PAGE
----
Here is a question, why did they release this film in like no theaters out of the blue with no hype but The Last Excorcism did? I would think Let Me In could have done numbers as good as The Last Excorcism. Both were well reviewed so wouldn’t it have been cool to have two movies that did well?

    • Vanvance1

      I think it would be even cooler to not have yet ANOTHER remake. Worse still a remake of a recent film.

      I will never understand why so many people can’t deal with sub-titles.

      • LifeMi

        Did you see Let Me In? It was so much better than it should have been and it’s right up there with the original. That being said, I agree with you on subtitles. I don’t see the problem.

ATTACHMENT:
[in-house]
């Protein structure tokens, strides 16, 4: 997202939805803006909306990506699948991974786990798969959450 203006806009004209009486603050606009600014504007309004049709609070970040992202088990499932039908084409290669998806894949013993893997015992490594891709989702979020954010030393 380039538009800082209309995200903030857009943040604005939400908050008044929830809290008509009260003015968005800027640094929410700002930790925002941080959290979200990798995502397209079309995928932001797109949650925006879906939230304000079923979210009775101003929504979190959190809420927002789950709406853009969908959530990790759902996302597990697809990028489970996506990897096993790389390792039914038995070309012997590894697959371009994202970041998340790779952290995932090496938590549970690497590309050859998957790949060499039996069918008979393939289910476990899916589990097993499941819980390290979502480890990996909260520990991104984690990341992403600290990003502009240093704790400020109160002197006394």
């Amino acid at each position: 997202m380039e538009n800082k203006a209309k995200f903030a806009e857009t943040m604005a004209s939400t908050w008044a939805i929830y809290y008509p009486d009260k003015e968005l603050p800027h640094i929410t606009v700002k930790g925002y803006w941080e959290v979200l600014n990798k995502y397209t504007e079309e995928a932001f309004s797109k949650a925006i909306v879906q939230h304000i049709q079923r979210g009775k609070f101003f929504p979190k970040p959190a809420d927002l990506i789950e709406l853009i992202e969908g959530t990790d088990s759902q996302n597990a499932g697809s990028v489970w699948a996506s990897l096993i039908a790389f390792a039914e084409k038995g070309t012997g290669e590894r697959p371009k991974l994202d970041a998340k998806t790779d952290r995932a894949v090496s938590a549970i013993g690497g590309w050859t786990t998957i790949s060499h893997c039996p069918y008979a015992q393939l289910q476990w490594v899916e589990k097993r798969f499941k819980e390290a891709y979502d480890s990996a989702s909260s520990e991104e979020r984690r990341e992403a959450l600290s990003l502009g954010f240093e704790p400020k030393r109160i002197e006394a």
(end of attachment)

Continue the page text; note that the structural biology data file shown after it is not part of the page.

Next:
• Uncle Creepy

          The only issue I had with the remake is the swimming pool scene was done so much better in the original. Other than that it’s right up there with it.

          • Terminal

            I agree on the pool scene. The original movie was so much more subtle. This one tried to shock us in to submission. Ooh a floating head! Forgettable movie.
            “We are bad guys. That means we’ve got more to do other than bullying companies. It’s fun to lead a bad man’s life.”

        • Vanvance1

          Not yet. I have a policy of not supporting remakes theatrically. I have the original on blu and I’ll eventually get around to seeing this version but it’s low on my list.

          I’ve seen precious few remakes that can be justified and a lot that are just freakin’ awful.

          • doubleh55

            I really have no problem with “remaking” films that were books to begin with.